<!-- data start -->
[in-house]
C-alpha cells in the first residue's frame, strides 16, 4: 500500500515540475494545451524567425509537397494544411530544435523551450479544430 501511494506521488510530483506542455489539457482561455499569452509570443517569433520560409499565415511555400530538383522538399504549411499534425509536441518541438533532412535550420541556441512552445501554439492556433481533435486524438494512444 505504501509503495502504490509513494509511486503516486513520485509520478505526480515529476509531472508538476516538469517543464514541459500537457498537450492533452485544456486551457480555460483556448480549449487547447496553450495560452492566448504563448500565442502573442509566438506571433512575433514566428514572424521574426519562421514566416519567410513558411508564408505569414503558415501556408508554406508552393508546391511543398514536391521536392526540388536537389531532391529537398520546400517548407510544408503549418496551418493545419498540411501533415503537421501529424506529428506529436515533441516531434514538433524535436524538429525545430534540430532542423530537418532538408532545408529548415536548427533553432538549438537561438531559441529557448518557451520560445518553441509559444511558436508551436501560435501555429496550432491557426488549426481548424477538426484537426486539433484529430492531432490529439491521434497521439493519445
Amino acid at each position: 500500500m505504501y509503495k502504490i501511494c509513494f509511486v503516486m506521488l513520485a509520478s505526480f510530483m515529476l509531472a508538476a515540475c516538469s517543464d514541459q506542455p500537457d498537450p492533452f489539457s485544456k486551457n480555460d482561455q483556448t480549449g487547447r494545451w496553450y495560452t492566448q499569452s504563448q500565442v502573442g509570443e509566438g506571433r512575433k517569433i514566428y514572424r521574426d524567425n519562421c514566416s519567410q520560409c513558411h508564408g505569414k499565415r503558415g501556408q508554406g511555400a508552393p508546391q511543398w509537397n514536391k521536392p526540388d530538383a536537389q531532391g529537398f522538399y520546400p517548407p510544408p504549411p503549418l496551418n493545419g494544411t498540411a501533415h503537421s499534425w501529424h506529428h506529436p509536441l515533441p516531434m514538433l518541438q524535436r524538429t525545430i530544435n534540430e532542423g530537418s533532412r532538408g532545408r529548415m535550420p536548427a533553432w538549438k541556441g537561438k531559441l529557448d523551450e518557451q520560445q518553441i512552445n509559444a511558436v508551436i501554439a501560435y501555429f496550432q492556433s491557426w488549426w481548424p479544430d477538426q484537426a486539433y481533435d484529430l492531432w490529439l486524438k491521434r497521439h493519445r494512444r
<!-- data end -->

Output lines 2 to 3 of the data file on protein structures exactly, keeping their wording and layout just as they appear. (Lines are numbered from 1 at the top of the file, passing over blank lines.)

C-alpha cells in the first residue's frame, strides 16, 4: 500500500515540475494545451524567425509537397494544411530544435523551450479544430 501511494506521488510530483506542455489539457482561455499569452509570443517569433520560409499565415511555400530538383522538399504549411499534425509536441518541438533532412535550420541556441512552445501554439492556433481533435486524438494512444 505504501509503495502504490509513494509511486503516486513520485509520478505526480515529476509531472508538476516538469517543464514541459500537457498537450492533452485544456486551457480555460483556448480549449487547447496553450495560452492566448504563448500565442502573442509566438506571433512575433514566428514572424521574426519562421514566416519567410513558411508564408505569414503558415501556408508554406508552393508546391511543398514536391521536392526540388536537389531532391529537398520546400517548407510544408503549418496551418493545419498540411501533415503537421501529424506529428506529436515533441516531434514538433524535436524538429525545430534540430532542423530537418532538408532545408529548415536548427533553432538549438537561438531559441529557448518557451520560445518553441509559444511558436508551436501560435501555429496550432491557426488549426481548424477538426484537426486539433484529430492531432490529439491521434497521439493519445
Amino acid at each position: 500500500m505504501y509503495k502504490i501511494c509513494f509511486v503516486m506521488l513520485a509520478s505526480f510530483m515529476l509531472a508538476a515540475c516538469s517543464d514541459q506542455p500537457d498537450p492533452f489539457s485544456k486551457n480555460d482561455q483556448t480549449g487547447r494545451w496553450y495560452t492566448q499569452s504563448q500565442v502573442g509570443e509566438g506571433r512575433k517569433i514566428y514572424r521574426d524567425n519562421c514566416s519567410q520560409c513558411h508564408g505569414k499565415r503558415g501556408q508554406g511555400a508552393p508546391q511543398w509537397n514536391k521536392p526540388d530538383a536537389q531532391g529537398f522538399y520546400p517548407p510544408p504549411p503549418l496551418n493545419g494544411t498540411a501533415h503537421s499534425w501529424h506529428h506529436p509536441l515533441p516531434m514538433l518541438q524535436r524538429t525545430i530544435n534540430e532542423g530537418s533532412r532538408g532545408r529548415m535550420p536548427a533553432w538549438k541556441g537561438k531559441l529557448d523551450e518557451q520560445q518553441i512552445n509559444a511558436v508551436i501554439a501560435y501555429f496550432q492556433s491557426w488549426w481548424p479544430d477538426q484537426a486539433y481533435d484529430l492531432w490529439l486524438k491521434r497521439h493519445r494512444r